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Ethical sourcing and biodiversity will be featured in the 3rd Asia-Pacific edition of the Sustainable Cosmetics Summit, hosted in Hong Kong on November 11–13, 2013. By casting the spotlight on the environmental impact of beauty ingredients, the summit aims to raise awareness and encourage sustainable sourcing in the region.
Rapid economic development and industrialization have had a heavy toll on Asian ecosystems. Asia has lost 95% of its primary, uncut forests, while individual countries have lost 70–90% of their natural habitats. Although the region has become an international source of beauty and cosmetic ingredients, the ecological price has been high. Production of palm oil—a ubiquitous ingredient in beauty and personal care products—has been directly responsible for the destruction of rainforests in Southeast Asia, putting many animal and plant species to near extinction. Many cosmetic ingredients are produced in Asia by expanding agricultural frontiers to virgin terrain.
Dr. Muhammed Majeed, founder of international ingredients firm Sabinsa, will set the tone for the summit with his opening keynote on sustainable sourcing. He will explain why a major ethical dilemma Asian countries face is "economic advancement or conservation?" With Asia experiencing unprecedented economic growth, some argue that environmental degradation has been a worthwhile price to pay for rising prosperity. Proceeding speakers will give best practices in raw material ethical sourcing, showing how economic and ecological development can be intertwined. The use of biodiversity charters and sourcing programmes will also be debated.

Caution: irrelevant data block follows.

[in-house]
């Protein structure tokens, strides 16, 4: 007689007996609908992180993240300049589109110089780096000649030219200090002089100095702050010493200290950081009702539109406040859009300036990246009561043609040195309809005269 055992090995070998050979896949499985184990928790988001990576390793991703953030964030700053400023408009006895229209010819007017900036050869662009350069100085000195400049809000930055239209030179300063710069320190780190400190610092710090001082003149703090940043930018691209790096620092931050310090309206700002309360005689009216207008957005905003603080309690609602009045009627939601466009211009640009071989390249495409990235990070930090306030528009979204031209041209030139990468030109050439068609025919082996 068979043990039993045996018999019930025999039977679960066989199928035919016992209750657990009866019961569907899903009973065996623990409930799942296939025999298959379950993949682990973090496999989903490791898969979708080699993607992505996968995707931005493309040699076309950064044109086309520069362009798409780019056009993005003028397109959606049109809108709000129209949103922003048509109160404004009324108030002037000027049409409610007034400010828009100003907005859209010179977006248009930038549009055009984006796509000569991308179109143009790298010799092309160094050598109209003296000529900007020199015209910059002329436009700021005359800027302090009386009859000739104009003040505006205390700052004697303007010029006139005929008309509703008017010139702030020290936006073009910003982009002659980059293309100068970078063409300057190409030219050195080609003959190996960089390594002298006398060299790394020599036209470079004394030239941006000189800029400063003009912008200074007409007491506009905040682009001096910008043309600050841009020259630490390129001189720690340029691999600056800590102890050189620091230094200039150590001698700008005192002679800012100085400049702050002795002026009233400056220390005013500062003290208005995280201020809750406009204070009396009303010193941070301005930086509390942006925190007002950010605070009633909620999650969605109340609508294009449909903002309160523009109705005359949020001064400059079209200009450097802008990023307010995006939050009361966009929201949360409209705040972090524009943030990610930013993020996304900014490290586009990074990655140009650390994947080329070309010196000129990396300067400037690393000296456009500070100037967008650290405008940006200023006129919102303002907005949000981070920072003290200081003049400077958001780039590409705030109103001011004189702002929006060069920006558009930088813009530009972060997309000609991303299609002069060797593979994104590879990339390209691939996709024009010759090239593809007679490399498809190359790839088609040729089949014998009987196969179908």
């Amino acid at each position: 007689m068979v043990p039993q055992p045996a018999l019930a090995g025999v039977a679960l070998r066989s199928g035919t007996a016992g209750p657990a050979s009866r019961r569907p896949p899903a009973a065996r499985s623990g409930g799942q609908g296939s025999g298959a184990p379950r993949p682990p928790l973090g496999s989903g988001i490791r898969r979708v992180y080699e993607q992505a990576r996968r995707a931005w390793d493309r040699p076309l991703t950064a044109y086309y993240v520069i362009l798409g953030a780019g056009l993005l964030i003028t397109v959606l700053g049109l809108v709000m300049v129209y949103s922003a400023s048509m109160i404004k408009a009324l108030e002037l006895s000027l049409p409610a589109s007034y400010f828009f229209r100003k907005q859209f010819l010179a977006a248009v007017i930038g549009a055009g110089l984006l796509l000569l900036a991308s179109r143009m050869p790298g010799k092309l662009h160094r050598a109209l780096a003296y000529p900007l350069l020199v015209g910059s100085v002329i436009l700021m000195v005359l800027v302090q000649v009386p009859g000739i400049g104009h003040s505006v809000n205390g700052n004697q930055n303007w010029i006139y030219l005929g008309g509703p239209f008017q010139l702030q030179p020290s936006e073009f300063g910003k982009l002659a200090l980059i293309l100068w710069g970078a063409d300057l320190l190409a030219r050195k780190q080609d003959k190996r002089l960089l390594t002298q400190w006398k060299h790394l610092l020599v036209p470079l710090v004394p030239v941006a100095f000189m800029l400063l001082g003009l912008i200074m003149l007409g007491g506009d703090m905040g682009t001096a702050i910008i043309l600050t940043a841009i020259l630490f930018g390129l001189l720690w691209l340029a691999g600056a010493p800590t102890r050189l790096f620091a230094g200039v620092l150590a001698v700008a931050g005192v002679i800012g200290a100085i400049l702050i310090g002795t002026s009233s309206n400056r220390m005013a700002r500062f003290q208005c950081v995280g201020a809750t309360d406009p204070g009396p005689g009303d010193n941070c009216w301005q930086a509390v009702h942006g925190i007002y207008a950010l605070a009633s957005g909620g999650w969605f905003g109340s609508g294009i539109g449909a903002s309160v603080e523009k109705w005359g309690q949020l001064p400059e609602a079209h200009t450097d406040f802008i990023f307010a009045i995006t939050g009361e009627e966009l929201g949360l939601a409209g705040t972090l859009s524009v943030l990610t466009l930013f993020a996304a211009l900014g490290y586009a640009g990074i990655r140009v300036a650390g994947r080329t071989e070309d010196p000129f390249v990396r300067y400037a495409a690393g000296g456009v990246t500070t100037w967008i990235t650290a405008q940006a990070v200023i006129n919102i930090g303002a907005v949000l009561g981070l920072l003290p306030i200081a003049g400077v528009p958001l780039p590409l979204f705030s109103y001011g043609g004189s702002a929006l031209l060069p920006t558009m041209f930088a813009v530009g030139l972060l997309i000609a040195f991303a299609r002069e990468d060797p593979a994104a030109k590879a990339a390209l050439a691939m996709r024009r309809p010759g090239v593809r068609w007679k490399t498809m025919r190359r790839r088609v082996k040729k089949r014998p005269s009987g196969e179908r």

Novel green ingredients, especially those originating from Asia, will also be featured. The healing properties of ayurvedic ingredients like neem and amla in beauty products will be highlighted. Another paper looks at the use of traditional Chinese herbs in modern skin care products. Dr. Fred Zuelli from Mibelle Biochemistry will discuss the sustainable harvesting of actives from agricultural raw material. Other topics include marine ingredients, emerging natural actives, and sustainable processing methods.
Additionally, although the beauty industry has become global, divisions are occurring in terms of regulations and standards. Most fragmentation is occurring in Asia where major country markets have different interpretations of beauty products. For the first time, the summit will give an update on the legislative framework for beauty products in Europe, the U.S. and Asian countries. Details will be given of new EU regulations, which are increasingly perceived as a barrier to market entry by non-European brands. Other papers will look at the mushrooming of green standards, such as natural, organic, fair trade, and green spa.
The three-day program will end with two interactive workshops. The first is a technical workshop that will tackle formulation issues associated with natural and organic beauty products. A marketing workshop will follow, highlighting the opportunities provided to beauty brands by social media and digital marketing. Conducted by David Liem, founder of Happy Marketer, the workshop will show how social media can be used to provide transparency and authenticity to increasingly discerning consumers.